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Microsoft Pri0

Welcome to Microsoft Pri0: That's Microspeak for top priority, and that's the news and observations you'll find here from Seattle Times technology reporter Matt Day.

February 6, 2013 at 6:00 AM

What could Microsoft gain from its $2 billion investment in Dell?

[This story is running in the print edition of The Seattle Times Feb. 6, 2013.]

When Dell announced Tuesday that it’s going private with a $24.4 billion buyout deal, one of the highest-profile names confirmed to be taking part in it was Microsoft, which is lending $2 billion to the buyers.

What’s in it for Microsoft?

The company isn’t saying much beyond a statement that it’s “committed to the long-term success of the entire PC ecosystem and invests heavily in a variety of ways to build that ecosystem for the future.

“We’re in an industry that is constantly evolving. As always, we will continue to look for opportunities to support partners who are committed to innovating and driving business for their devices and services built on the Microsoft platform.”

Although Microsoft itself referred to PCs in its statement, and most people think first of personal computers when they think of Dell, the combining of the two companies’ resources will likely yield the most benefits not with PCs, but with cloud and corporations, analysts say.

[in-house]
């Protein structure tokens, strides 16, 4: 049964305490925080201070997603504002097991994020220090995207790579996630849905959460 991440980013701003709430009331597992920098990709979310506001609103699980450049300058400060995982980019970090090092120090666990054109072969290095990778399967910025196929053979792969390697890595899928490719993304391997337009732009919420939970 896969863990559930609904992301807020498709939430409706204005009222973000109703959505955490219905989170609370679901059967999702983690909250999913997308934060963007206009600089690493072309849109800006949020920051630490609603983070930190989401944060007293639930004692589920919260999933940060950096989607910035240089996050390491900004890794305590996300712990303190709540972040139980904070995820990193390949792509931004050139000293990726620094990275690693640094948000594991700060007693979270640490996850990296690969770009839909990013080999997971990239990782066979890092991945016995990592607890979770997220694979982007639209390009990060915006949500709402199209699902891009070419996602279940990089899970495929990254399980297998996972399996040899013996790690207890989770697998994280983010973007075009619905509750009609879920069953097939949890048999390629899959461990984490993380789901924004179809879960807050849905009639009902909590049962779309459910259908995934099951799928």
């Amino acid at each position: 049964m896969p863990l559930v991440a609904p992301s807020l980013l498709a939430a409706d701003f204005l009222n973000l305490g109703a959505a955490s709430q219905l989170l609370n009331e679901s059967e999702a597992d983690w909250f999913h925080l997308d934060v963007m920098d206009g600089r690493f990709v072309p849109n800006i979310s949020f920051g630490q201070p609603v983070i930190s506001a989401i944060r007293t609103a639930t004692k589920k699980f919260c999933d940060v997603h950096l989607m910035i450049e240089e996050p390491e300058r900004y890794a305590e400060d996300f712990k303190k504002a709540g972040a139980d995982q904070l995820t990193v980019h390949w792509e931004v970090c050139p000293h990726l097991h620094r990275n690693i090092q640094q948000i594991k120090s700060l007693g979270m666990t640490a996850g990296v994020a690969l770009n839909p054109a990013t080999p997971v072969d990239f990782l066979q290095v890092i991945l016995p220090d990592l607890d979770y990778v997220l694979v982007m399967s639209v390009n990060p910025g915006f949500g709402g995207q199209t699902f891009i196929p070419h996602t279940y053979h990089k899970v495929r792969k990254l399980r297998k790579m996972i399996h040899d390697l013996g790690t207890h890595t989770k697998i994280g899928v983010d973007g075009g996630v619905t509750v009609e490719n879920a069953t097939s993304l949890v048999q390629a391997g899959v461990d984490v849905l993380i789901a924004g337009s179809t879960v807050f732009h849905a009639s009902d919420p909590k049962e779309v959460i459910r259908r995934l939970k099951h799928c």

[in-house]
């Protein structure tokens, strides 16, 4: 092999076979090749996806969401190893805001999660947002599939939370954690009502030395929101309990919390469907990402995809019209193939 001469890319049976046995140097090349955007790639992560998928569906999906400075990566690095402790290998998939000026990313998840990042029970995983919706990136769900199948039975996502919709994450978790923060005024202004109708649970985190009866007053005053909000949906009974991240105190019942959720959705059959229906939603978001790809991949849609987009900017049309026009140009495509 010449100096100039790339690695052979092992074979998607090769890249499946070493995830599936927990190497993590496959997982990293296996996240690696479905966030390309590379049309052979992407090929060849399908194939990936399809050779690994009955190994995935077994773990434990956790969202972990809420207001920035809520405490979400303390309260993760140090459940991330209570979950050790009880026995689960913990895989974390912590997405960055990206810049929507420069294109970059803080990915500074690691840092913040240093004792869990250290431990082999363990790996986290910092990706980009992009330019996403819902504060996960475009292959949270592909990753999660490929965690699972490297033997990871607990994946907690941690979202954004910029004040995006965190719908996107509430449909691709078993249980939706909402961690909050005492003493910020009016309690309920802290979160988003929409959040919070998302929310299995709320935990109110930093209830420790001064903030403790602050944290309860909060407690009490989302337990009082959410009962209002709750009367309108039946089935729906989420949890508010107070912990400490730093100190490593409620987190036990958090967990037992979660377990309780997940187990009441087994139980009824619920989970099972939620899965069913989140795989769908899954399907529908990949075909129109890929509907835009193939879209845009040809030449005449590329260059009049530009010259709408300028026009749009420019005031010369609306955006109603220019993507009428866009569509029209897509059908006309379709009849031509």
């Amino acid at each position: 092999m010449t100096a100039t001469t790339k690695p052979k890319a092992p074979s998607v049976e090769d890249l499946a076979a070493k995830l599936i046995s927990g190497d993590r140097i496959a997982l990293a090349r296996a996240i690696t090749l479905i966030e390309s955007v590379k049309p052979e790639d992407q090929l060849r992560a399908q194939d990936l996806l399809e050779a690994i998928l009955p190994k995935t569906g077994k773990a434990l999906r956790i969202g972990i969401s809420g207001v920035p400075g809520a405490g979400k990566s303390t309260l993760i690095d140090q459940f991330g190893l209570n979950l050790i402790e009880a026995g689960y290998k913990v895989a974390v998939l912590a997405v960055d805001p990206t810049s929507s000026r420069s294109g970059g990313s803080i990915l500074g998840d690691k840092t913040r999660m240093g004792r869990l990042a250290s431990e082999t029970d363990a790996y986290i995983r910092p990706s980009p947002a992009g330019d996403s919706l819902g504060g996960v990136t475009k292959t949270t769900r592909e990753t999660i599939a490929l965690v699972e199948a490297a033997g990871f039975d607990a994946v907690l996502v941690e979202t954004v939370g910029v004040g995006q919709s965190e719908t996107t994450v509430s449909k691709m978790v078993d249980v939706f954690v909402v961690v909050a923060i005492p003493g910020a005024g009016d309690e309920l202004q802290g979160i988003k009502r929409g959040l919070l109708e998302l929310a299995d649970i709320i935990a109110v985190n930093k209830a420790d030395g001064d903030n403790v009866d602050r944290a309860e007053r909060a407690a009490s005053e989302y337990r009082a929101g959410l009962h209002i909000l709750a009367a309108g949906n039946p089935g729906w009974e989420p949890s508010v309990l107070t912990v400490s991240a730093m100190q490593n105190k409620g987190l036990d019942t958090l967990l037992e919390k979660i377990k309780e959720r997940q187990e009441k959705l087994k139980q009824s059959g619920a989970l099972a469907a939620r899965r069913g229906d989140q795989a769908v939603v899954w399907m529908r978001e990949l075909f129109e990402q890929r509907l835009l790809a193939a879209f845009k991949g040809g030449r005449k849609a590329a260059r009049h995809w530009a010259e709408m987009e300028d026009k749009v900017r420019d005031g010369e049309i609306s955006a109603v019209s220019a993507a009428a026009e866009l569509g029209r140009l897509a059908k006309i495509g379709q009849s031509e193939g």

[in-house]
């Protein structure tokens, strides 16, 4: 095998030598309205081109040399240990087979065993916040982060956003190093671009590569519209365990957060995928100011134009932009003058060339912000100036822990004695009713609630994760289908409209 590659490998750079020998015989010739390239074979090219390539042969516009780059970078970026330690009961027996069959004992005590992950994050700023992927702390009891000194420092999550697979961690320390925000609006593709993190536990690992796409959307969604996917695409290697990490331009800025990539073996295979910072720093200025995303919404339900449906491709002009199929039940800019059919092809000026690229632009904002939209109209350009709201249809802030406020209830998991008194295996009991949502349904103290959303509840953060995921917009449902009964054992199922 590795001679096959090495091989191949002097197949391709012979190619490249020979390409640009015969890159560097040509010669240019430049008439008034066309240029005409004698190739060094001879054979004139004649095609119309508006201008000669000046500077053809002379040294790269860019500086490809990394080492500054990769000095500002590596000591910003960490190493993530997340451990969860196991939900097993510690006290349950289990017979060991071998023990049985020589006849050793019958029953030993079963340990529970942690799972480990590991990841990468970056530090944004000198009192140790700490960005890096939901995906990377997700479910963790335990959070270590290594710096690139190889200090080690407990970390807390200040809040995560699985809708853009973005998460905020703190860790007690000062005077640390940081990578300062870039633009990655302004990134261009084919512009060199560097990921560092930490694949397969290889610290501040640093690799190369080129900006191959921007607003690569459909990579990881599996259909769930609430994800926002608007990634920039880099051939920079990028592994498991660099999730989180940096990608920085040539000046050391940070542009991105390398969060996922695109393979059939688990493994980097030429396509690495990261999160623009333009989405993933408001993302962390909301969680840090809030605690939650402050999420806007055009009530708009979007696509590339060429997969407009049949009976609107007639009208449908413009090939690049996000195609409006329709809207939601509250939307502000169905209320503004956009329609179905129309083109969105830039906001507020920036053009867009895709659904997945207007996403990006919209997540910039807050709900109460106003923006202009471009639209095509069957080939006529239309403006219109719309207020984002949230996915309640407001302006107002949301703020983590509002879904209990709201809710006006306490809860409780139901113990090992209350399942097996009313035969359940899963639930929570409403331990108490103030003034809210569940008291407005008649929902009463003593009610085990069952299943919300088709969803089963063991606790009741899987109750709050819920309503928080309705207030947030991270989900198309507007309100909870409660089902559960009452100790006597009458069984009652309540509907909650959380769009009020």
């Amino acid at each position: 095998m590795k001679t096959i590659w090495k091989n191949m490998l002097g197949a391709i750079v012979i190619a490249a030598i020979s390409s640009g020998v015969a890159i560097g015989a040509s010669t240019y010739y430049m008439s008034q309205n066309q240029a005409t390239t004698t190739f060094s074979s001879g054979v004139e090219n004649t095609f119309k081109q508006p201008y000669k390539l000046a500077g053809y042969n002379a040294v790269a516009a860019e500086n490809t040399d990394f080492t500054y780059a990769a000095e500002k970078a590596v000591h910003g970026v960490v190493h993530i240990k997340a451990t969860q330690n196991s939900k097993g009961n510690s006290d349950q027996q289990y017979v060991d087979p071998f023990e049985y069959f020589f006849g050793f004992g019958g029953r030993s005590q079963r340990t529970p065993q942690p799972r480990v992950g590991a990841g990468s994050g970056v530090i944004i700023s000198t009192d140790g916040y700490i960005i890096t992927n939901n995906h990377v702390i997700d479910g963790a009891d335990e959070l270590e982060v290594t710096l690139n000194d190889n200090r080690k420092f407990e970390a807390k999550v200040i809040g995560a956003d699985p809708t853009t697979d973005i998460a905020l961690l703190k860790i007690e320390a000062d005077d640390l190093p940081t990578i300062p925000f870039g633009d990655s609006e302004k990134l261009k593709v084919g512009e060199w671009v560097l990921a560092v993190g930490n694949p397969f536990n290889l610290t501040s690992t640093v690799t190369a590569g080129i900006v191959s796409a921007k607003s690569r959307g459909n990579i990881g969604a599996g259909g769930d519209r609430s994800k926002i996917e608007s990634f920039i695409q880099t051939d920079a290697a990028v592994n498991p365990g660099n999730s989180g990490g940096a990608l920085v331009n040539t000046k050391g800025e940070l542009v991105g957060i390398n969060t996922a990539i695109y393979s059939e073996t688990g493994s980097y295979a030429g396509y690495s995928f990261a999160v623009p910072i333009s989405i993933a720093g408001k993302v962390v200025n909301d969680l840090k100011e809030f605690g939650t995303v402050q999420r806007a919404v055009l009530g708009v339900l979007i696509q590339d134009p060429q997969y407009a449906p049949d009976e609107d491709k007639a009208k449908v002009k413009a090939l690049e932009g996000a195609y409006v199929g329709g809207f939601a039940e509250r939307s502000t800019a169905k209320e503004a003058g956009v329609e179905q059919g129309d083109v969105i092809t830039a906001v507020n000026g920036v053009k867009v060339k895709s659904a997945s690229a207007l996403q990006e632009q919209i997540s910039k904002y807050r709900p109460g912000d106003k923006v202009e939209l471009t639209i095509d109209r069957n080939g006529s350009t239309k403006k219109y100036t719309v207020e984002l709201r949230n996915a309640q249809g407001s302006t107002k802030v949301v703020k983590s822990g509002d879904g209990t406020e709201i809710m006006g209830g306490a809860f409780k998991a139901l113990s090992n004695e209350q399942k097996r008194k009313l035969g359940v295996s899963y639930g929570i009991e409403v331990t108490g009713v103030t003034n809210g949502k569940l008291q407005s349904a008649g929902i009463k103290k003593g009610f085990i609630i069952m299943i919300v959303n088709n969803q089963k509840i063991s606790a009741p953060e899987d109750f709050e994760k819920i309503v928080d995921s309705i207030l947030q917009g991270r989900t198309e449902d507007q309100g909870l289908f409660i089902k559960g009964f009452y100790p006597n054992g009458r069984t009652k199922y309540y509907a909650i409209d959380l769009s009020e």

“The device business is a low-margin business,” said Mikako Kitagawa, an analyst at research firm Gartner. “You have to sell a lot.”

Selling to corporations, though, has a higher margin and, like Microsoft, “Dell has a huge customer base in the enterprise [large business] market,” said Kitagawa.

It is this combination of Dell server and storage hardware with Microsoft software and services such as SQL Server and Dynamics CRM that analysts say could prove to be the most lucrative result of Microsoft’s investment in Dell.

The ability for each of those companies to continue to sell their products competitively depends on their being able to create tightly integrated hardware-software systems that are more efficient and easier to manage, said David Johnson, an analyst with research firm Forrester.

[Continue reading the story here.]

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